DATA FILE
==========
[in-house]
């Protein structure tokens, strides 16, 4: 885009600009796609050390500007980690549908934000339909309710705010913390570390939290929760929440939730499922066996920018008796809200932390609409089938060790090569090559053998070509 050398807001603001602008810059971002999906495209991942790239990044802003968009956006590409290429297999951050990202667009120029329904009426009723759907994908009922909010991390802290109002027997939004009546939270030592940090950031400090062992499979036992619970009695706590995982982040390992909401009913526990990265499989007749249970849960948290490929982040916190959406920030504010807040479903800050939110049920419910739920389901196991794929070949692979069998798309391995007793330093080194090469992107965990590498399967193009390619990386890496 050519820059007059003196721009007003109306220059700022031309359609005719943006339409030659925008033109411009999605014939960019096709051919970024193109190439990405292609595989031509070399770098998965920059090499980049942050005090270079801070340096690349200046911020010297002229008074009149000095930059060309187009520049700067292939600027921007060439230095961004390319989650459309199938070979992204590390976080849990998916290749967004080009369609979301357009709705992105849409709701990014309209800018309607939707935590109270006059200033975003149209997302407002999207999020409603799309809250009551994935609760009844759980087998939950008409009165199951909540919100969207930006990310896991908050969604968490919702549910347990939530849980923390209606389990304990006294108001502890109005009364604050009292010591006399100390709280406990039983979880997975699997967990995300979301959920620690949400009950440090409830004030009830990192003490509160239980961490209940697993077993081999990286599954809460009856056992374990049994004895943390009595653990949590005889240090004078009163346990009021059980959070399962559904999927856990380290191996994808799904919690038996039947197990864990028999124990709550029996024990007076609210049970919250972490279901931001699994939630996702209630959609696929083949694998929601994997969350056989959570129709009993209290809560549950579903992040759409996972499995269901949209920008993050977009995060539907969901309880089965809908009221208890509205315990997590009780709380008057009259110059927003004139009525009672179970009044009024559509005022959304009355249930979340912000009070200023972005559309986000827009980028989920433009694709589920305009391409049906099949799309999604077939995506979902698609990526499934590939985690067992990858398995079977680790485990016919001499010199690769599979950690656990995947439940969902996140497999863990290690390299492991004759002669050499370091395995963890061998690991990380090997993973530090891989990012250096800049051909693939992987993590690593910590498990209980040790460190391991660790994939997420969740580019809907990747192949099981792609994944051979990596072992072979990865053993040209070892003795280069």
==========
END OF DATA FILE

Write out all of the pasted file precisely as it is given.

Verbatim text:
[in-house]
């Protein structure tokens, strides 16, 4: 885009600009796609050390500007980690549908934000339909309710705010913390570390939290929760929440939730499922066996920018008796809200932390609409089938060790090569090559053998070509 050398807001603001602008810059971002999906495209991942790239990044802003968009956006590409290429297999951050990202667009120029329904009426009723759907994908009922909010991390802290109002027997939004009546939270030592940090950031400090062992499979036992619970009695706590995982982040390992909401009913526990990265499989007749249970849960948290490929982040916190959406920030504010807040479903800050939110049920419910739920389901196991794929070949692979069998798309391995007793330093080194090469992107965990590498399967193009390619990386890496 050519820059007059003196721009007003109306220059700022031309359609005719943006339409030659925008033109411009999605014939960019096709051919970024193109190439990405292609595989031509070399770098998965920059090499980049942050005090270079801070340096690349200046911020010297002229008074009149000095930059060309187009520049700067292939600027921007060439230095961004390319989650459309199938070979992204590390976080849990998916290749967004080009369609979301357009709705992105849409709701990014309209800018309607939707935590109270006059200033975003149209997302407002999207999020409603799309809250009551994935609760009844759980087998939950008409009165199951909540919100969207930006990310896991908050969604968490919702549910347990939530849980923390209606389990304990006294108001502890109005009364604050009292010591006399100390709280406990039983979880997975699997967990995300979301959920620690949400009950440090409830004030009830990192003490509160239980961490209940697993077993081999990286599954809460009856056992374990049994004895943390009595653990949590005889240090004078009163346990009021059980959070399962559904999927856990380290191996994808799904919690038996039947197990864990028999124990709550029996024990007076609210049970919250972490279901931001699994939630996702209630959609696929083949694998929601994997969350056989959570129709009993209290809560549950579903992040759409996972499995269901949209920008993050977009995060539907969901309880089965809908009221208890509205315990997590009780709380008057009259110059927003004139009525009672179970009044009024559509005022959304009355249930979340912000009070200023972005559309986000827009980028989920433009694709589920305009391409049906099949799309999604077939995506979902698609990526499934590939985690067992990858398995079977680790485990016919001499010199690769599979950690656990995947439940969902996140497999863990290690390299492991004759002669050499370091395995963890061998690991990380090997993973530090891989990012250096800049051909693939992987993590690593910590498990209980040790460190391991660790994939997420969740580019809907990747192949099981792609994944051979990596072992072979990865053993040209070892003795280069």